Earlier this year, Woodstock’s Planning & Zoning Commission (PZC) updated the town’s Zoning Regulations pertaining to signs. This was a major, multi-year, and mulit-faceted project. My thanks to my fellow Commissioners, Town Hall and other professional staff, the business community, and to many members of the public who participated with the PZC in a collaborative and productive effort.

     Why was it done?

     Several reasons.

     First, it is necessary to be current on the legal landscape of zoning, be it by actions of the Legislature or by rulings of the courts. With this in mind, the Supreme Court’s ruling in the case of Reed et al. v. Town of Gilbert, Arizona et al. required action by Woodstock’s PZC so that the town’s sign regulations would be consistent with changes in the law. The Supreme Court noted, “Government regulation of speech is content based if a law applies to particular speech because of the topic discussed or the idea or message expressed”. This is a Free Speech issue. A municipality cannot necessarily easily limit the content of what a sign says (its wording, pictures, and symbols), although it may limit where a sign is displayed, during what time, and in what form (size, lighting, etc…) using a content-neutral method. Furthermore, government cannot prohibit a person from expressing a viewpoint, even if government disagrees with that viewpoint or does not like the person expressing a viewpoint. So, given the legal, constitutional issues at play with sign regulations, Woodstock’s PZC obtained legal advice as to what needed to be changed with sign regulations.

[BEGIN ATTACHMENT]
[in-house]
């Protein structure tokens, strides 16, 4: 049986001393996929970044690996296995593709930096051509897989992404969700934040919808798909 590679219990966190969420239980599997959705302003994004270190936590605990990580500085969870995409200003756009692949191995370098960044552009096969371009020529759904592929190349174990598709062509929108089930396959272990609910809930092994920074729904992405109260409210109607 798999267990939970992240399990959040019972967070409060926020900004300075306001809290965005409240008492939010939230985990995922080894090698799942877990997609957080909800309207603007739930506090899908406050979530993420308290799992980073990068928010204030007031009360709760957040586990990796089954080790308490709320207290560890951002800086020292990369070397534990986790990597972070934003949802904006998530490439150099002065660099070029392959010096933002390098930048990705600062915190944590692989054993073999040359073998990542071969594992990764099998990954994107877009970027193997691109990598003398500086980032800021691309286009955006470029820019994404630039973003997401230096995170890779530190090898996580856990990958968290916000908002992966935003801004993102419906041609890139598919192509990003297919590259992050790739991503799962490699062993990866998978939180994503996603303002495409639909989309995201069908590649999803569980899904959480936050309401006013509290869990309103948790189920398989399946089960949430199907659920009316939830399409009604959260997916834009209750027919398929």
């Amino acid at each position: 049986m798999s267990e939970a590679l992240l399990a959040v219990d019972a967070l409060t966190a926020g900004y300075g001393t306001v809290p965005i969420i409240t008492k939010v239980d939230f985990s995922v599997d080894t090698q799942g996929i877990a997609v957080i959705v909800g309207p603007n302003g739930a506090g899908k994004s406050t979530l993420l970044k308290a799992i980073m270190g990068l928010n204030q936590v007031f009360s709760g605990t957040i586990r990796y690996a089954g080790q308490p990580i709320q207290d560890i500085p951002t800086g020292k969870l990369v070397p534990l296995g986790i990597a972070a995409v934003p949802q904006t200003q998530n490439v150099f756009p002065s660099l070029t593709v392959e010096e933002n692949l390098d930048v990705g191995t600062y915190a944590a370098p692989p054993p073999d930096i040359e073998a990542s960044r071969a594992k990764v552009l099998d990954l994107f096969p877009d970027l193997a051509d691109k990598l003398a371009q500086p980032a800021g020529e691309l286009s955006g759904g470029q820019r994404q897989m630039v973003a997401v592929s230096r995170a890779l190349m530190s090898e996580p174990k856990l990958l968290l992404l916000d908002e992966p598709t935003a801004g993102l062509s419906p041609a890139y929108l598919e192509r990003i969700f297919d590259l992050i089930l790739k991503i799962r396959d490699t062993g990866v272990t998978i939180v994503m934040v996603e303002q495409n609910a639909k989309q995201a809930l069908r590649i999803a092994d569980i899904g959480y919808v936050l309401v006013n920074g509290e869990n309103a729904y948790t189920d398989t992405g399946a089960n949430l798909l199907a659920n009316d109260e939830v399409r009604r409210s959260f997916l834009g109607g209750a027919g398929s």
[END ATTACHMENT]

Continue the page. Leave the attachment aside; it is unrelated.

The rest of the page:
Second, it is important to recognize that regulations should be the least burdensome possible while still maintaining proper effectiveness and purpose. The local business community expressed concerns about limitations of sign regulations that were not helpful to local businesses. For example, the old regulations prohibited window signs, which are used commonly by businesses. As part of an ongoing effort to promote an economic presence and future for Woodstock, the PZC reviewed with local business people and the Woodstock Business Association the sign regulations. Reasonable and responsible updates in the regulations were made.

     Third, it is important to have regulations that are easy to understand, easy to use, and easy to enforce when necessary. Woodstock’s PZC took a keen eye to the sign regulations and endeavored to improve them in these regards. This way, people and businesses alike can know what to do with signs and town government can know what is permitted and prohibited, without requiring lots of time, effort, and money to figure things out.

     All throughout the process of reviewing and updating the sign regulations, Woodstock’s PZC actively maintained the fundamental reasons for zoning regulations: to promote public safety, health, and welfare. The authority of a municipality to regulate signs in order to promote these purposes is well-established law. How a municipality does it is a different thing. Woodstock’s PZC took a thoughtful, careful, and common sense approach to find a workable balance. As I am fond of saying, it is not just what one does that matters, but also how one does it that matters.

            It will take an ongoing effort to keep current the sign regulations. There in lies the challenge, and the excitement, on something we all take for granted – signs – and something we all must keep secure – freedom of speech and expression.

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